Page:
Our HBCU funding is at stake… Go vote!

A Public Service Announcement

By: Shunda Clinton. Rachael Crockett, Dr. Sarah Dennis, Najee Gordon, Dandrica Lewis and Jodeen Shillingford


The Honorable Elijah E Cummings, who transitioned on October 20, 2019 served in the Maryland House of Delegates for 14 years and became the first African American in Maryland’s history to be named Speaker Pro Temp. Since 1996, he proudly represented Maryland’s 7th Congressional District in the U.S. House of Representative. 

In reference to the importance of HBCUs, he issued the following statement on Feb. 28, 2017, “As a proud Howard University graduate, a member of Morgan State University’s Board of Regents and father of two Howard alumni, I know the vital role Historically Black Colleges and Universities play in preparing young people to become leaders in their communities.  I also know that HBCUs need more than empty rhetoric and photo-ops.” Congressman Cummings was aware of the significance of HBCU’s to the society and his message should encourage us to never stop fighting for the existence and funding of HBCU’s. 

$85,000,000 – This number represents the amount of funding, per year, that is at stake for HBCUs in this country.  The U.S. Senate will take up the FUTURE Act which provides $85 million in mandatory funding to increase the number of HBCU STEM (science, technology, engineering and mathematics) graduates. This funding is essential for our institutions. We should be concerned about funding of HBCU’s especially threats to take our funds away. As we prepare for the elections in Louisiana, one candidate stated that when it comes to public policy, he plans to mirror Washington, D.C.  Do we really want that? 

The great poet Maya Angelou once stated, “Every voice is equally powerful. Don’t underestimate your voice. Voting is the great equalizer”. There are 2,399 registered voters in Grambling but only 442 voted in the Oct 12th election. This makes up only 18% of the total registered voters. In Ruston, there are 17,560 registered voters but only 4,814 came out to vote.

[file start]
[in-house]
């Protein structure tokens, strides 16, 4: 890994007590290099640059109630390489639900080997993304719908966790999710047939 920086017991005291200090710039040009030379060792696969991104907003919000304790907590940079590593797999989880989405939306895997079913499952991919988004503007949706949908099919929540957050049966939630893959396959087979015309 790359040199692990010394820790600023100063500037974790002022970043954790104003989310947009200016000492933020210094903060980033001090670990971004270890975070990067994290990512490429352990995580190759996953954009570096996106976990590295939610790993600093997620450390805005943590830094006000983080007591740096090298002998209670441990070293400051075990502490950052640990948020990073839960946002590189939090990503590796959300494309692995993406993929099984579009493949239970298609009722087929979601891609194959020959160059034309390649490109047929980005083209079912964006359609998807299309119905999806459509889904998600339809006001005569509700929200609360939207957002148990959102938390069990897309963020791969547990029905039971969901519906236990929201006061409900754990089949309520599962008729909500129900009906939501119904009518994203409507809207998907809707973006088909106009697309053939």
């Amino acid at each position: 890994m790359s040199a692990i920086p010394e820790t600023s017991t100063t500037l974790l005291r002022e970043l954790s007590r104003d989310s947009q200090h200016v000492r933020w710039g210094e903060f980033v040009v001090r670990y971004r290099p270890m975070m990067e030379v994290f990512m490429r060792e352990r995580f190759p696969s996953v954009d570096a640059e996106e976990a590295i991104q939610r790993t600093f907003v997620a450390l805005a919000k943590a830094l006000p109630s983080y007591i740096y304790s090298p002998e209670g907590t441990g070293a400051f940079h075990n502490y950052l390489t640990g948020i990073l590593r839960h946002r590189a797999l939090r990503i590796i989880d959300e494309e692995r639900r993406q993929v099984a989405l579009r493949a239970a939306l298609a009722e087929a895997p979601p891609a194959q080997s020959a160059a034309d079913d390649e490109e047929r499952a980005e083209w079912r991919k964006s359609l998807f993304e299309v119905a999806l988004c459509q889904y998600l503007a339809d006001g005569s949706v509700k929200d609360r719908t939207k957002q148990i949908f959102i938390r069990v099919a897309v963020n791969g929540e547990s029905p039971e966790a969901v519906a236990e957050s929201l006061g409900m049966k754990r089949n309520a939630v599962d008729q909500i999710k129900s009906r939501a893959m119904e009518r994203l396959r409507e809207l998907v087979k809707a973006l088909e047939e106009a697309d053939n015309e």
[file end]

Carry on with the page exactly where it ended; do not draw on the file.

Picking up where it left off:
Please cast your vote early, November 2-9 or make sure to vote on Nov 16th. 

Candidates for Governor

John Bel Edwards

Three years ago, Louisiana faced a more than $2 billion budget deficit. In 2018, Governor Edwards brought together both Republicans and Democrats to forge a bipartisan, fiscally responsible budget compromise and Louisiana has had three consecutive years of budget surpluses for the first time in a decade. Governor Edwards successfully fought to protect higher education, TOPS, hospitals, law enforcement funding and veterans affairs from needless and painful cuts. 

Eddie Rispone 

A strong supporter of Donald Trump, has had a considerable impact on the construction and business industries across Louisiana and the US.  A proven job creator is a staunch advocate for workforce development, limited government, lowering taxes, and reducing the burdens to do business in Louisiana. 

Candidates for Secretary of State

Gwen Collins-Greenup is running for Louisiana Secretary of State to protect voting rights and elections, so every Louisiana voice is heard Gwen’s initiatives will focus on improving voter participation through voter education, community outreach, and social media. Gwen also wants to support small businesses and entrepreneurs with resources that make it easier for people to start businesses in Louisiana while empowering the next generation to lead, vote, start businesses, and make a difference. 

Kyle Ardoin

“As your secretary of state, my number one priority is protecting your data. A big change is coming to Louisiana-soon we will be introducing new voting machines across the state. With the great promise of new technology comes new challenges. My nine years in the Secretary of State’s office make me uniquely qualified to guide Louisiana through this new era.”